There’s a belief outside the startup community that an individual thinks up a great idea on their own and then goes and seeks funding on the basis of this idea. This can be true to an extent but paints in very broad strokes. Getting a sound idea is obviously important but what Mitchell shows is that to generate a truly winning idea, the process needs to take as long as it needs to. In his case it was far from an overnight realisation – so be prepared to be in for the long haul right from the start. Additionally, Mitchell shows us that to be successful you need supporters. Idea generation should not be a closed process. He wisely used the community around him to polish the diamond of his idea until he reached a stage where it was patently clear through the way the idea flowed in his mind that he’d reached his goal. He intends to build a community around his product now, via the waiting list, and in future when the product is launched. Communities of passionate individuals are everywhere in our modern world, so make use of them
The route believed by many for creating a startup is that you get an idea and then use that idea to get funding. Oliver says this is far from the reality, for him at least. He says: “A lot of entrepreneurs see [funding] as a yard stick or as a metric of success. In reality the reaction you get from your users is your measure of success and funding is simply an enabler. The most important thing is that there are many, many ways to test aspects of your model without funding.”Such an approach pays dividends later when you do start to approach funders, he adds.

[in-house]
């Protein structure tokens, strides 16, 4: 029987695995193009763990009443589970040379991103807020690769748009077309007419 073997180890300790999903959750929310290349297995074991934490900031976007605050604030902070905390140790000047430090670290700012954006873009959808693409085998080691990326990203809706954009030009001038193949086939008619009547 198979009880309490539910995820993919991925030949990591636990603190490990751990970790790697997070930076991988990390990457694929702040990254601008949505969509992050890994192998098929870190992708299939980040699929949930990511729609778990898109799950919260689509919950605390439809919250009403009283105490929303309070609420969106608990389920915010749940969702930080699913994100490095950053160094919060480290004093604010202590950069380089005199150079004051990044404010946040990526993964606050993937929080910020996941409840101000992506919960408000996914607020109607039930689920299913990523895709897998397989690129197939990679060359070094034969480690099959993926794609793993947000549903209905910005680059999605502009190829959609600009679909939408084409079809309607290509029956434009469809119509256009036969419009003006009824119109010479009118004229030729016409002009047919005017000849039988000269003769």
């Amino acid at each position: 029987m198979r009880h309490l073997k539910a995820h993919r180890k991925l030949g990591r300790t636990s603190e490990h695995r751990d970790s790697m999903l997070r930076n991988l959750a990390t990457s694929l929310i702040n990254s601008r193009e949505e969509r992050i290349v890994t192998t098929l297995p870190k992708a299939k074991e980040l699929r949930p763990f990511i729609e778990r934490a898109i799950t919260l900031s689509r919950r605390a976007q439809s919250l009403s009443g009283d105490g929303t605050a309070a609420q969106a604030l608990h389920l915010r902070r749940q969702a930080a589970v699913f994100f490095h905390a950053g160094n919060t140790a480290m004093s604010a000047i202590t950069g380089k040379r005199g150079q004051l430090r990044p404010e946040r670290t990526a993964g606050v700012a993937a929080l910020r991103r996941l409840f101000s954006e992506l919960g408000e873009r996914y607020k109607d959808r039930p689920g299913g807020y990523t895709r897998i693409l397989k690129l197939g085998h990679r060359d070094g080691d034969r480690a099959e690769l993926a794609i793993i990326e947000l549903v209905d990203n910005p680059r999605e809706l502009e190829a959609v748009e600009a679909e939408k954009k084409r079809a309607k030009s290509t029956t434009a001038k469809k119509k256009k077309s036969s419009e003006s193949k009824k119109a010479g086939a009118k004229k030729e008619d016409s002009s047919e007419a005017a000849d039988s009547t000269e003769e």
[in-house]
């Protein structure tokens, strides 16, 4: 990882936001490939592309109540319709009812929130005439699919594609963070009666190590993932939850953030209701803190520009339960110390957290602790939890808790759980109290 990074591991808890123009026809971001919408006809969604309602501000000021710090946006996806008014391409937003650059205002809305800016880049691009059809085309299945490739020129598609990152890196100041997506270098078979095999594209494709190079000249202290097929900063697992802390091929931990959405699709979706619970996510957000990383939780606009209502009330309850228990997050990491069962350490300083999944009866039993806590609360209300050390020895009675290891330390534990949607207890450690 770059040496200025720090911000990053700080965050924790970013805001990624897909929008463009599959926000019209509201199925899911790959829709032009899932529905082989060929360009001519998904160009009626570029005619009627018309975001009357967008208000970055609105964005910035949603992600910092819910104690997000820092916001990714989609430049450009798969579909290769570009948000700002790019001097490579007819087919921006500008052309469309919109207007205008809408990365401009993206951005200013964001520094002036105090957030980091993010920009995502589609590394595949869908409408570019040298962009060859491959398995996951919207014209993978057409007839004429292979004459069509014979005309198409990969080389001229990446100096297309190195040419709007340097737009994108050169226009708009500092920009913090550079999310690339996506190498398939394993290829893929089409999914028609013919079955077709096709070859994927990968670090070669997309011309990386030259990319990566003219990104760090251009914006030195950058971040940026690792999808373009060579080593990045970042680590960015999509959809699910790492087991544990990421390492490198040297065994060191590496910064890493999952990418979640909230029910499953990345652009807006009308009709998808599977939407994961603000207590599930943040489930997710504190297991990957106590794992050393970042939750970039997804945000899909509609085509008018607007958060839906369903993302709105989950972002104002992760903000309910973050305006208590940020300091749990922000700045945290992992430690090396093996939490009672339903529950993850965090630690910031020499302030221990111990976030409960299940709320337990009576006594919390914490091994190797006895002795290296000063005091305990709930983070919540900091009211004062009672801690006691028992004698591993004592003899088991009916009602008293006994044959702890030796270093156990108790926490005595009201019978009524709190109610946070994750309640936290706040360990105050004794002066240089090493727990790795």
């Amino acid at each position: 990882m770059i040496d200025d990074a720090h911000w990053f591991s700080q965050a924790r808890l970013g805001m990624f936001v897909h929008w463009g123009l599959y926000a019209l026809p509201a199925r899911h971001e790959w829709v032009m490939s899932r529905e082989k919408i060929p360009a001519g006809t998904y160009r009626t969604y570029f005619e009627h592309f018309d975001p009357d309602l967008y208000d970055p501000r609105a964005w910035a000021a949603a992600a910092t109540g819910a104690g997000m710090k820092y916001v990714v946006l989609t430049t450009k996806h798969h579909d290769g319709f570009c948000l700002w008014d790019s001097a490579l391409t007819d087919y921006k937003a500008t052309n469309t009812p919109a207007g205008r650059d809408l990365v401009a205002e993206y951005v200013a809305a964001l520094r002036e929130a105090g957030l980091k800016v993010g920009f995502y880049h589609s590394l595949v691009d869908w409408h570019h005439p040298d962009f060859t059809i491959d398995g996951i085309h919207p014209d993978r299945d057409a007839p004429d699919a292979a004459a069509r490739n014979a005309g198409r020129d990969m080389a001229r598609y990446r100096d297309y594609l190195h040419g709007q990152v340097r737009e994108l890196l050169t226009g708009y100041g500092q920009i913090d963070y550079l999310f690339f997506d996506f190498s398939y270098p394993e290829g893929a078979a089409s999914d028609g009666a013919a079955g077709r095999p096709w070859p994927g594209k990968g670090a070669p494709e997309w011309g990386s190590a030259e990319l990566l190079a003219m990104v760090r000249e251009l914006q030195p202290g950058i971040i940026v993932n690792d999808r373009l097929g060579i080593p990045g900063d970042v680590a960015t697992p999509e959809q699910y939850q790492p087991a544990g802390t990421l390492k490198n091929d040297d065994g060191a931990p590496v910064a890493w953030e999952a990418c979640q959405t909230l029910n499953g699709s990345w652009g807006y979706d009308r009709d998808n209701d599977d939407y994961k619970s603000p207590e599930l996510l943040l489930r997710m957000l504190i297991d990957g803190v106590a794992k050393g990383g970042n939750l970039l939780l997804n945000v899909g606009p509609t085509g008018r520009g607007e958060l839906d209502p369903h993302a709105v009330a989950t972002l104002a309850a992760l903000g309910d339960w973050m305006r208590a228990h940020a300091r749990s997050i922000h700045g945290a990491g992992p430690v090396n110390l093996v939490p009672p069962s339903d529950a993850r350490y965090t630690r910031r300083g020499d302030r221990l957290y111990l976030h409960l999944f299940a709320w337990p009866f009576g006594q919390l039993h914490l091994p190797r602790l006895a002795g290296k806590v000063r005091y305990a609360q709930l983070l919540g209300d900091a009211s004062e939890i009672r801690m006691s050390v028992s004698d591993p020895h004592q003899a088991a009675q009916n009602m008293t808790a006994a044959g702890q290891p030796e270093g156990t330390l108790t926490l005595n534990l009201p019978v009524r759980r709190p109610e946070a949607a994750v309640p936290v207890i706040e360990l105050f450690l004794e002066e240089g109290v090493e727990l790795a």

“The number one question when you’re pitching for funds is to show proof points of traction,” says Oliver. “Funding should be the result of good traction and not something you’re actively striving for by itself.” Fintech is currently fashionable in tech circles, perhaps helped by the opening up of the regulatory environment in the UK. One might think this would help attract funding but Oliver reveals otherwise. He says: “In some ways it’s a negative because there’s a lot of noise in this space. There’s a lot of snake oil and a lot of solutions in search of problems. I’ve been at pains to distinguish that actually we’re doing a cross-sector play, which is partially travel tech and partially fintech.”However, he adds that with his startup’s base being in TechHub (a coworking space) in London, he finds “a hotbed of ideas, of potential collaborators” where there’s potential to learn from the mistakes of others attempting fintech concepts. Oliver also doesn’t believe fintech, as it’s defined today, has much of a future. He says: “Banking will become more invisible. A good banking experience is one which is contextual in people’s lives – which is interwoven in the activities they are undertaking. So to speak about fintech is a little reductive.”